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Twenty-nine years have passed since the destruction in Europe, the most bloody period of all time, in which a third of the Jewish people was murdered, six million souls. Six million worlds were destroyed during World War II when Hitler, may his name be blotted out, set out to destroy, God forbid, all the Jews to the last remnant of the people Israel. Just as happened with all the enemies of the Jews, he also had a despicable ending. However, before he died he managed to destroy the most beautiful Jewish community in Europe, to blot out forever thousands of old Jewish settlements which, at one time, played an important role in Jewish life, and to wipe out six million Jewish lives, amongst them over a million Jewish children.

We, the ones who escaped the gas chambers and crematoriums, the ones who were not murdered or incinerated, the remaining few from that huge community, when we were freed and met the Jews in free countries, experienced a certain disappointment and bitterness. There, in the concentration camps, we convinced ourselves that Jews in free lands, our sisters and brothers, had no peace the whole time, but rather stormed the entire world, organized street demonstrations and protest meetings; that they sent their children to fight the Nazis as volunteers; that they didn't celebrate any bar-mitzvahs or festivities. In our fantasy we saw all these manifestations and that gave us courage and strength to endure all the agonies. But, when we were freed, and saw the reality, we saw how naive we were--that there was only some political attempt, with intervention in Houses of Parliament where it was promised that something would be done, but nothing was actually done. Jews carried on with their festivities, celebrated anniversaries and even arranged dances. Quietly, some would, from time to time, utter a sigh. More sentimental men and women would let a tear drop and with that the matter ended. Other than in Israel, where they organized rescue operations and formed the Jewish Brigade, hardly anything was done in the diaspora to save the unfortunate ones in the concentration camps.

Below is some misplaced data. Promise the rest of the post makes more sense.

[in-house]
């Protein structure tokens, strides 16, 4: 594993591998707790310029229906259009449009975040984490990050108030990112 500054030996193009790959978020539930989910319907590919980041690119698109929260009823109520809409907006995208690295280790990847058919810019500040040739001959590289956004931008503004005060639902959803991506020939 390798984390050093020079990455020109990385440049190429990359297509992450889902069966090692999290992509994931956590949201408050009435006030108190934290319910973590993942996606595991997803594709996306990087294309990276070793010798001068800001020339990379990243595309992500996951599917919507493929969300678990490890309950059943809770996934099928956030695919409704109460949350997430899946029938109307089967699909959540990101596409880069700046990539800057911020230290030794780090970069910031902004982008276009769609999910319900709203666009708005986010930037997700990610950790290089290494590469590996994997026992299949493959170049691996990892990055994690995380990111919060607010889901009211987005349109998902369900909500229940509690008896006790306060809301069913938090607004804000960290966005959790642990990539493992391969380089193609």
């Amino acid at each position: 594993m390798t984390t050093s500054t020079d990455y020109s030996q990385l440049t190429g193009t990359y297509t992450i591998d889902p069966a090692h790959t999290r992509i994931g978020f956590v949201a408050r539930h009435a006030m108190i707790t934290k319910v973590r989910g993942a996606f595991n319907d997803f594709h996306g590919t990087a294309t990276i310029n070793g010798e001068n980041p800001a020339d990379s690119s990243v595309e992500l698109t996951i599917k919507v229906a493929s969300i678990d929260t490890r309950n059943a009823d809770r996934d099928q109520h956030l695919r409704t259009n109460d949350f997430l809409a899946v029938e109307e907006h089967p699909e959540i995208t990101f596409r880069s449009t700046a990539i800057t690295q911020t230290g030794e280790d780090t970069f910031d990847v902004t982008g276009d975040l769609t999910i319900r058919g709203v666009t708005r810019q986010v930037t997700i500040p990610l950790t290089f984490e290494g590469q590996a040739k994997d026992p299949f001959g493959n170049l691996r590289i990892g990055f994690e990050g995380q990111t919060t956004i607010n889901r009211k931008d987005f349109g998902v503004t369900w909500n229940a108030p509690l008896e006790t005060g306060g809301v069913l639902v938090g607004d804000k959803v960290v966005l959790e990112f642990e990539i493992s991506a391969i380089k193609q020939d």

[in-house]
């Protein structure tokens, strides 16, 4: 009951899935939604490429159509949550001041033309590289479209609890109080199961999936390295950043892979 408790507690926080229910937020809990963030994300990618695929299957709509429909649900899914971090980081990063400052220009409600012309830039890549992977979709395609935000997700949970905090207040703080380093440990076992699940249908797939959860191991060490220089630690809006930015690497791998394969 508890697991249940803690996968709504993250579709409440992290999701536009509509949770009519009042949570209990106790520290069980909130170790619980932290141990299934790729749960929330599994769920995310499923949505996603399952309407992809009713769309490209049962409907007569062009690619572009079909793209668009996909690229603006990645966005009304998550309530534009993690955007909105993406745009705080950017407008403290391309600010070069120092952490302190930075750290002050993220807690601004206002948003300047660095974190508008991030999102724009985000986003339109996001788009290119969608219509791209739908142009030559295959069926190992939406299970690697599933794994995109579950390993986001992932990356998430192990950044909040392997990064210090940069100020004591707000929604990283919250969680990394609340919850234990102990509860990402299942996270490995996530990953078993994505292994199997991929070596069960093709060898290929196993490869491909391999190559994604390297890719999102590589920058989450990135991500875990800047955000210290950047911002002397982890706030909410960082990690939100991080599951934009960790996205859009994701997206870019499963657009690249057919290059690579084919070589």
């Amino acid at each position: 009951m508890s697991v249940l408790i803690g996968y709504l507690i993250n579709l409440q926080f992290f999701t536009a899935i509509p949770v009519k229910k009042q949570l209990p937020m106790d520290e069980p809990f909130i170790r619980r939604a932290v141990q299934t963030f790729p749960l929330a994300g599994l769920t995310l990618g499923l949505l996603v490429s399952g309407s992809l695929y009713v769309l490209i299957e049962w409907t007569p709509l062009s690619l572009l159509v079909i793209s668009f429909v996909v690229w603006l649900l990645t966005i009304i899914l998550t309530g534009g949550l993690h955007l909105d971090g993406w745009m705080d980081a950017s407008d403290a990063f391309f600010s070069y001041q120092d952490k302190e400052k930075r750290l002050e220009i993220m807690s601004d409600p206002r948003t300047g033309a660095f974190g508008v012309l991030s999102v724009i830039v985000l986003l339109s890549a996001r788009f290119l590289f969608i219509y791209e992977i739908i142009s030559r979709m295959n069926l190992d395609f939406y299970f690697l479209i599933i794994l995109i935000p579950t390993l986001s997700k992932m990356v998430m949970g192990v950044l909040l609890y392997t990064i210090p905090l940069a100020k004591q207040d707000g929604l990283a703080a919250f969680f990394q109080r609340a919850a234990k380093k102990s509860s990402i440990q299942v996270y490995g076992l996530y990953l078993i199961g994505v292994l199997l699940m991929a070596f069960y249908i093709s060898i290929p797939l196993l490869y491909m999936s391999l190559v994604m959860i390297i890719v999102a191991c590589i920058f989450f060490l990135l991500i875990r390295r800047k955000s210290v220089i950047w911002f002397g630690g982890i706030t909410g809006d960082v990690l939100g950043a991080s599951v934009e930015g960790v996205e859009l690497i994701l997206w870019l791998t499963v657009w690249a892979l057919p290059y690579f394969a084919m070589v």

I did no writing in the concentration camps because I did not have the means to do so, but I did keep a diary in the ghetto, which I carried with me all the way to Auschwitz. There they took away from us all our baggage and all our documents and threw them on a large heap. We never got our things back. But, in my mind scenes were etched, pictures, episodes, events, meetings and experiences which left a deep mark in my heart and soul.

When I became a free man I felt compelled to write a book to immortalize all the tragic history; to recall names, so that their memory would be kept alive. I started to make notes, to write my memoirs and to gather material. But afterwards, seeing how people, Jews, relate to the material of the destruction, that many of them regret that their peace of mind is being disturbed, and that the enjoyment of their meals is being disturbed by the tragic accountings, I lost my desire to write and disclose my memoirs. I felt that it was an offence to my feelings, a profanation of the memory of the martyrs, such a cold and indifferent regard of their suffering and their martyred deaths.

On the other hand, though, I questioned why I wasn't writing and publishing my memoirs. This is historical material which I must not keep to myself. This is a monument for my friends who perished, whose memory I must immortalize, and last of all -- that my children and grandchildren must know what their father and grandfather endured, what the tattooed number on my left arm signifies. When my children were young and asked me what the number signifies, I told them that it was a telephone number which I needed to remember and I never did forget it...but now, when they are already grown, they must be told the truth. Perhaps they will learn something from this.

I also decided to fulfil the wishes of my many friends and dear ones who gave me no rest, but constantly urged me to write and publish my memoirs. And now, they will see the light of day. Though it is late, and the memories are old, it is never too late to tell the truth. Because all the horrors have paled a bit and people have started to forget what happened in our time, I will revive the memories and recall all the tragic events and disturb, somewhat, their peace, with my "nightmares".

K. Charmatz

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